Who Gets Care?

Mental Health Service Use Following a School-Based Suicide Prevention Program

Published In: Journal of the American Academy of Child and Adolescent Psychiatry, v. 46, no. 10, Oct. 2007, p. 1341-1348

Posted on RAND.org on January 01, 2007

by Sheryl H. Kataoka, Bradley D. Stein, Erum Nadeem, Marleen Wong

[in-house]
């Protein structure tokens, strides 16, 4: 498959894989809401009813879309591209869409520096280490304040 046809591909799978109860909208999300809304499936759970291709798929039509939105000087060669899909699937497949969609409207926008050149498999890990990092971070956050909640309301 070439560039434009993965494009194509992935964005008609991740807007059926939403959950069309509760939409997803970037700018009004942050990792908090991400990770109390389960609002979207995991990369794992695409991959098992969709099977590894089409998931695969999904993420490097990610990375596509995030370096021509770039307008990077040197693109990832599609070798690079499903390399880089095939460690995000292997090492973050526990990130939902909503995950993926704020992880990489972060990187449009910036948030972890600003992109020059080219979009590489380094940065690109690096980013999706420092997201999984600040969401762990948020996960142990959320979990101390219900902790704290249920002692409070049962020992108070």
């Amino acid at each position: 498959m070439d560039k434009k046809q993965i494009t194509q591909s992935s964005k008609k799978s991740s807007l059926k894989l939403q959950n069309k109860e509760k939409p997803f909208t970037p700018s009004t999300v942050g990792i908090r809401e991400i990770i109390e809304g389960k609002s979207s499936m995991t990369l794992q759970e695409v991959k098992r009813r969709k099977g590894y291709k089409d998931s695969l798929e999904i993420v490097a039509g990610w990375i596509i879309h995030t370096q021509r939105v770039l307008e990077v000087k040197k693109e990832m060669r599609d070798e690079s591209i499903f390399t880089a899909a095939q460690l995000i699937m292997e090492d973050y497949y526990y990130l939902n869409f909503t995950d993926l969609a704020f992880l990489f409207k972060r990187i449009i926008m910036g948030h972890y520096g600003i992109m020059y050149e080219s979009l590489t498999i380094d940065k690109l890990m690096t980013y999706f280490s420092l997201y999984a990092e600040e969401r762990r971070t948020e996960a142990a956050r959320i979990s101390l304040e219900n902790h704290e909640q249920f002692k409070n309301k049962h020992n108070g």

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OBJECTIVE: To examine symptomatology and mental health service use following students' contact with a large urban school district's suicide prevention program. METHOD: In 2001 school district staff conducted telephone interviews with 95 randomly selected parents approximately 5 months following their child's contact with the district's suicide prevention program, a School Gatekeeper Training model. Parents provided information regarding service use, their child's depressive symptoms (using the Diagnostic Interview Schedule for Children Predictive Scale, Depression module), and their perceptions of their child's need for services. Information about the crisis intervention was abstracted from a standardized assessment form. RESULTS: More than two thirds of students received school or community mental health services following contact with the suicide prevention program. Depressive symptoms, but not past year suicide attempt, predicted community mental health service use. Latino students had lower rates of community mental health service use than non-Latinos. School-based service use did not differ by student characteristics including race/ethnicity. CONCLUSIONS: Most students identified by a school-based suicide prevention program received follow-up care, although Latinos were less likely to access services outside the school. School-based mental health services may be an important way in which underserved populations at risk of suicide can receive care.

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